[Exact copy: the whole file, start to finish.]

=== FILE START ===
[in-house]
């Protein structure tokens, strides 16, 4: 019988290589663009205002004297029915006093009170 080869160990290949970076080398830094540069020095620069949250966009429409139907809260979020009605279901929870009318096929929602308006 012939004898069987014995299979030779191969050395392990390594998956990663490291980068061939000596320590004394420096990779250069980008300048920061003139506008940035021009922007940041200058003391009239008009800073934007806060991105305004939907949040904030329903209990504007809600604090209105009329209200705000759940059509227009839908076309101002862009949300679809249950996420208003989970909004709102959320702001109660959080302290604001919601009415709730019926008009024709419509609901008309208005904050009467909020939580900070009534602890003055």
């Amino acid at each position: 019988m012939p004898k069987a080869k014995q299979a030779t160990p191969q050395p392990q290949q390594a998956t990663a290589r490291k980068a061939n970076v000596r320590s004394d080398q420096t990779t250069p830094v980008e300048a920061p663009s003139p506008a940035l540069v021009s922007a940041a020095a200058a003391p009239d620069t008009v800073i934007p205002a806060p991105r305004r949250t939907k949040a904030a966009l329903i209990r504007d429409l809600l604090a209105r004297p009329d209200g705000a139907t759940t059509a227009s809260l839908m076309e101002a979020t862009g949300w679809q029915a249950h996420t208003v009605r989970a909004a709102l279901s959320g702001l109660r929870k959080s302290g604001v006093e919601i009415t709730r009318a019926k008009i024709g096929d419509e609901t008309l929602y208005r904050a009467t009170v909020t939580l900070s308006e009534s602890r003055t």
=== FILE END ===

[in-house]
């Protein structure tokens, strides 16, 4: 019988290589663009205002004297029915006093009170 080869160990290949970076080398830094540069020095620069949250966009429409139907809260979020009605279901929870009318096929929602308006 012939004898069987014995299979030779191969050395392990390594998956990663490291980068061939000596320590004394420096990779250069980008300048920061003139506008940035021009922007940041200058003391009239008009800073934007806060991105305004939907949040904030329903209990504007809600604090209105009329209200705000759940059509227009839908076309101002862009949300679809249950996420208003989970909004709102959320702001109660959080302290604001919601009415709730019926008009024709419509609901008309208005904050009467909020939580900070009534602890003055």
């Amino acid at each position: 019988m012939p004898k069987a080869k014995q299979a030779t160990p191969q050395p392990q290949q390594a998956t990663a290589r490291k980068a061939n970076v000596r320590s004394d080398q420096t990779t250069p830094v980008e300048a920061p663009s003139p506008a940035l540069v021009s922007a940041a020095a200058a003391p009239d620069t008009v800073i934007p205002a806060p991105r305004r949250t939907k949040a904030a966009l329903i209990r504007d429409l809600l604090a209105r004297p009329d209200g705000a139907t759940t059509a227009s809260l839908m076309e101002a979020t862009g949300w679809q029915a249950h996420t208003v009605r989970a909004a709102l279901s959320g702001l109660r929870k959080s302290g604001v006093e919601i009415t709730r009318a019926k008009i024709g096929d419509e609901t008309l929602y208005r904050a009467t009170v909020t939580l900070s308006e009534s602890r003055t």